1. This is an appeal against an order made under Section 45, Specific Relief Act, and relates to the holding of the election of a councillor for the 29th division of this city. A great many objections to the validity of the preceedings prior to the actual election were taken before the learned Judge in the lower Court, but he has disposed of nearly all of them in favour of the appellant. The ground on which he granted this order staying the election was that the order of Government and its notification in the Fort St. George Gazette fixing the date of election as the 30th September 1926 were invalid because they were not proved to be orders framed in accordance with law. The learned Judge held that the order had to be one made by the Governor in Council meaning thereby the Governor in consultation with his ministers. It was suggested that there were rules under which the order had been issued and that in accordance with those rules the order was a perfectly valid one within the meaning of Section 49 (1), Government of India Act. The learned Judge, however, held that the power of the Governor in Council could not be delegated and could not be exercised under any departmental rules by any persons other than those constituted as the proper authority. No rules were produced in the lower Court because neither party was in a position to obtain these rules from Government but now the learned Advocate General on whom notice of this appeal was served appears and has produced a copy of the rules framed under Section 49. Apart from these rules it seems to us that the learned Judge was wrong in disregarding the Government Order and notification. The notification fixing the election was, published in the Local Gazette and under Section 78 Evidence Act, it is proof of the order of Government fixing that election. Under Section 114, Evidence Act, a presumption arises that all official acts are regularly done. There is, therefore, a presumption that this act of publication was done regularly, namely, in accordance with the rules. Rules are contemplated under S.49, and therefore, we may presume that the notification was properly published in the absence of any evidence to the contrary. In addition, we have a Government order produced, which itself orders the publication of the notification in the Gazette and that Government order is authenticated as being by order of the Government Ministry of Local Self-Government complying with the rules framed under Section 49 which have not been shown to be ultra vires. We are, therefore, satisfied that the order was properly published and consequently under Section 49 itself these proceedings and orders cannot be called in question in any legal proceeding.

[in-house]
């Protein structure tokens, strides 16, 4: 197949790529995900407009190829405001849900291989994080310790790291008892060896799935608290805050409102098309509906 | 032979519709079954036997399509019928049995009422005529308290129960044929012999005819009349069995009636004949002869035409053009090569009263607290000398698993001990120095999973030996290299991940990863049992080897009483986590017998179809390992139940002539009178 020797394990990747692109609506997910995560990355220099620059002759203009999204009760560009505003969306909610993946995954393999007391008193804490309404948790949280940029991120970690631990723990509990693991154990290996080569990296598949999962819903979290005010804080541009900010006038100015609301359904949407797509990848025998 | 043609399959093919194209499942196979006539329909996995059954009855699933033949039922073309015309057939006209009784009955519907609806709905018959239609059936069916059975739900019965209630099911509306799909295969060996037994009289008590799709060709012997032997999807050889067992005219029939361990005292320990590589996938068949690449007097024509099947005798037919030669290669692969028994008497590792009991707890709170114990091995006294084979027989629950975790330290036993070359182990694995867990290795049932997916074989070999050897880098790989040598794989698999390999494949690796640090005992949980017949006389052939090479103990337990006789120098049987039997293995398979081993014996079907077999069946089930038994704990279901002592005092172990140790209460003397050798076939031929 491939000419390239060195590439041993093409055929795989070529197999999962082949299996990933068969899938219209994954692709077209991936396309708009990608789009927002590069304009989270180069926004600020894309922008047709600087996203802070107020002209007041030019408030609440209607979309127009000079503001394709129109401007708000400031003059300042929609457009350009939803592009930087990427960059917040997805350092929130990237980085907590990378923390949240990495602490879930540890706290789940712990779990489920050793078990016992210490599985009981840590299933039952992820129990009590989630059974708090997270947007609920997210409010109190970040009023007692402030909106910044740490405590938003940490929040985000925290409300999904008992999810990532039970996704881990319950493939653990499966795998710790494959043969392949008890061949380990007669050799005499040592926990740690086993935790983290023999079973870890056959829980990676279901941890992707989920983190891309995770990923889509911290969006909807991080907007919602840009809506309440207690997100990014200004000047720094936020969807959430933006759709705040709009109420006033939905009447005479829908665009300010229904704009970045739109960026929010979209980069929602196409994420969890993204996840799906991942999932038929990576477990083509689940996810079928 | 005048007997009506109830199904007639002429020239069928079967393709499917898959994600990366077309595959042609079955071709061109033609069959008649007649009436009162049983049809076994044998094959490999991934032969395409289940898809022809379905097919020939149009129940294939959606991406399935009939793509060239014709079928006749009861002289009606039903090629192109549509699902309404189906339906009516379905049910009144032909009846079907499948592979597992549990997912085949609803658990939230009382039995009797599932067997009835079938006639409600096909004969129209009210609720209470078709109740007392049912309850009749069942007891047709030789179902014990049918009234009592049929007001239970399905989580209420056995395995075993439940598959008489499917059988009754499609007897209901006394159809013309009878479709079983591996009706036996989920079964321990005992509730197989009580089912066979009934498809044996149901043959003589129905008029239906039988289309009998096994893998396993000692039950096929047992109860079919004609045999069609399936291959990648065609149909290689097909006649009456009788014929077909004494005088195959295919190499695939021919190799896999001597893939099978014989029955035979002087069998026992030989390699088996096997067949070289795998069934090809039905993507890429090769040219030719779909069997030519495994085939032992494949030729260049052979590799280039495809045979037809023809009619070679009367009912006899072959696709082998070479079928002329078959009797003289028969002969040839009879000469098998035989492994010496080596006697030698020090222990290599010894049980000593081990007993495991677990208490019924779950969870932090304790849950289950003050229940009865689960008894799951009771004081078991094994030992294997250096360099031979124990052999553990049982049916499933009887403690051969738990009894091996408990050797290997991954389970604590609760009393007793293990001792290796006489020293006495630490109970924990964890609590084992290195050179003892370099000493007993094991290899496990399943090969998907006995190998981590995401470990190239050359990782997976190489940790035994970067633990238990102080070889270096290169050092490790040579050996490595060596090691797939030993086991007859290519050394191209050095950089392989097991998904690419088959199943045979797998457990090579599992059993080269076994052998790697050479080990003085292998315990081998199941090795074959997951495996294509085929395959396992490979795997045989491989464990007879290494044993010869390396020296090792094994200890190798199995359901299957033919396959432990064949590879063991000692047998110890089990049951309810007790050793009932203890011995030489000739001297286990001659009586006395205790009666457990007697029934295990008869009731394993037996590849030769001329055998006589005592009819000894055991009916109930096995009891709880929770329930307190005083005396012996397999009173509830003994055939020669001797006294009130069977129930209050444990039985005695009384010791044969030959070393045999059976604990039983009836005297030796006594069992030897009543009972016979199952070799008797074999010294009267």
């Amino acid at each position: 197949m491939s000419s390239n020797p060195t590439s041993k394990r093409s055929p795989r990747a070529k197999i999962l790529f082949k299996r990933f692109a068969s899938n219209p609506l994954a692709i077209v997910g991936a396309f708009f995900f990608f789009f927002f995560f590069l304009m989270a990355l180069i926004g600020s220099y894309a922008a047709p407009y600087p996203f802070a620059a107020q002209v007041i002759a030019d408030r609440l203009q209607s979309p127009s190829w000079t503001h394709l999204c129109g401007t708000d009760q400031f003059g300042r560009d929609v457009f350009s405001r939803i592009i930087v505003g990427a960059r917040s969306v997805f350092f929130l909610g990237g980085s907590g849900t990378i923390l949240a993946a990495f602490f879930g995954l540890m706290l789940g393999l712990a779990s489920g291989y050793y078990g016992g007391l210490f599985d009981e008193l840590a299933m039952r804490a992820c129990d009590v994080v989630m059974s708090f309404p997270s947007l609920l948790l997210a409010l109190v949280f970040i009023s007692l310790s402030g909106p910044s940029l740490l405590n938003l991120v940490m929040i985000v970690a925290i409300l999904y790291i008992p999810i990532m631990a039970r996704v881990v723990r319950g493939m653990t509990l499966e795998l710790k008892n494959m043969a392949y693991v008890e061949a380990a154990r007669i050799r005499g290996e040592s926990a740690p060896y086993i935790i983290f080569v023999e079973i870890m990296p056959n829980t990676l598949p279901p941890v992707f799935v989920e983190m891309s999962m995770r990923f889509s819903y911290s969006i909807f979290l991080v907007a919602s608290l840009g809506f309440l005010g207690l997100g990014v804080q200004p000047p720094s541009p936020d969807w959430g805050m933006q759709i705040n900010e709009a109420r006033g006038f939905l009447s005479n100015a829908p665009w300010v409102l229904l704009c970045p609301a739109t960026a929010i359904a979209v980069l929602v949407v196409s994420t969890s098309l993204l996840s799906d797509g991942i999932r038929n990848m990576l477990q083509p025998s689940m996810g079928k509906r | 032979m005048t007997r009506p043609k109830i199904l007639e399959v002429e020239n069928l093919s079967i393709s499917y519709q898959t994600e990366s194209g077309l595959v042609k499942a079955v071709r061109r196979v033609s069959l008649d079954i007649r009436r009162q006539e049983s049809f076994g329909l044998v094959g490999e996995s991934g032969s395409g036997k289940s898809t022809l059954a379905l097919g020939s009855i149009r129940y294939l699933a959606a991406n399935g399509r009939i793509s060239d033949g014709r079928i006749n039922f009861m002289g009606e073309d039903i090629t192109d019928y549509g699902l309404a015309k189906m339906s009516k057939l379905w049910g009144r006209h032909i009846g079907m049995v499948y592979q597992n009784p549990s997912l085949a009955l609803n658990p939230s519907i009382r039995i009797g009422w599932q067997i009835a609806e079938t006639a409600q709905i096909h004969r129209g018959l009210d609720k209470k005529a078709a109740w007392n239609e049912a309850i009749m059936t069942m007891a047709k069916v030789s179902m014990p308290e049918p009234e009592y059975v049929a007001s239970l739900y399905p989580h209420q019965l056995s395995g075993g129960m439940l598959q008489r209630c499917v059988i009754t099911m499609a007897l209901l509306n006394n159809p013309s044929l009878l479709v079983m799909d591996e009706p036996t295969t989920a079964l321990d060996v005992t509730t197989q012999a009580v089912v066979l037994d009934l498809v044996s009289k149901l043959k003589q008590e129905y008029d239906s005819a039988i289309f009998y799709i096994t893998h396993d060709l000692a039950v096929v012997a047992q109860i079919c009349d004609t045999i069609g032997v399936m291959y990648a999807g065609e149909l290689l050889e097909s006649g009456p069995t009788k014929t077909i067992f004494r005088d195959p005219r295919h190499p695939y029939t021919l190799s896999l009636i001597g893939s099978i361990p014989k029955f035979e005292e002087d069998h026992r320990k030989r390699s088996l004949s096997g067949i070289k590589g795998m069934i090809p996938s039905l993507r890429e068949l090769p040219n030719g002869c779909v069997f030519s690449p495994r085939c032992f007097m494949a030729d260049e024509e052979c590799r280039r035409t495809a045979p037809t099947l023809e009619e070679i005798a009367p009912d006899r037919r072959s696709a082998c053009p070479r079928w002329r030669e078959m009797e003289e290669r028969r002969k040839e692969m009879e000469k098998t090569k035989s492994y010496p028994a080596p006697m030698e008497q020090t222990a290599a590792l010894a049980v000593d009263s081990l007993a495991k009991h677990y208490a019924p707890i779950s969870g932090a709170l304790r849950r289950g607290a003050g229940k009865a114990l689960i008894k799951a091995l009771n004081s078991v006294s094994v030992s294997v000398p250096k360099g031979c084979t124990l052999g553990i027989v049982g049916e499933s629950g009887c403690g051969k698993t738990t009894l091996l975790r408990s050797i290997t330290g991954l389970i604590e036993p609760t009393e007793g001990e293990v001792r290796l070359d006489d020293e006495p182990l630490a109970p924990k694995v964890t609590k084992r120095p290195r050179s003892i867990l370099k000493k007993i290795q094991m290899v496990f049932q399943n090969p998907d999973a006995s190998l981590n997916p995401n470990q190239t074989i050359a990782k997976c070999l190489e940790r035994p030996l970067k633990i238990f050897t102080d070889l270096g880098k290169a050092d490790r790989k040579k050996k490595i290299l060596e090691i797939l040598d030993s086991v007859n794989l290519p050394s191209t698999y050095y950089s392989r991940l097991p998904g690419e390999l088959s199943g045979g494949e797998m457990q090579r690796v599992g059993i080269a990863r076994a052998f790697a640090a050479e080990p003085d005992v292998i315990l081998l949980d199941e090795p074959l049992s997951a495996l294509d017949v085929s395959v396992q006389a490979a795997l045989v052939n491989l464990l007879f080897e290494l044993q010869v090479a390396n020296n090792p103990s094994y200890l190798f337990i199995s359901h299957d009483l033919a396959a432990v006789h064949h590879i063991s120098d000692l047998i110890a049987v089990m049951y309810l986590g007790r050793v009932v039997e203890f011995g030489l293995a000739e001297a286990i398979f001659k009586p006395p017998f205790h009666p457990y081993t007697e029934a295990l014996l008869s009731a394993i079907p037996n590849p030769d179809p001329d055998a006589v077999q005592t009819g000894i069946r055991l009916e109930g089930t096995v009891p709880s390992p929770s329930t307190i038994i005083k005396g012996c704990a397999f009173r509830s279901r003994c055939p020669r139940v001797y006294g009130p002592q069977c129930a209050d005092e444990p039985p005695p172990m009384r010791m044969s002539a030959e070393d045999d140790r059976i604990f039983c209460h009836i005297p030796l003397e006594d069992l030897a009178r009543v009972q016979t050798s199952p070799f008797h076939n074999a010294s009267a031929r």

2. This disposes of the appeal so far as the appellant is concerned; but the respondent seeks to support the order on various other grounds. These grounds related to the interpretation of the election Rules 1 to 6 and have been dealt with fully by the learned Judge in the lower Court, and we agree in his conclusion on all points except one. This point related to Rule 6 of the election rules. That rule lays down that three days before the election the Commissioner should prepare a schedule of valid nominations of candidates for election and prescribes further procedure. This schedule of valid nominations was prepared by the Commissioner before the date originally fixed for election namely, 22nd September 1926. Objections were taken to this list, but they were not upheld and consequently, when the final orders of the Chief Justice had been passed, the list of valid nominations remained the same as originally framed. This having been published as prescribed by the rules was in force and was available for the election which was ordered to be held on a subsequent date. We consequently hold that the provisions of Rule 6 were satisfied in this case. In the result, the appeal must he allowed and the petition dismissed with taxed costs throughout.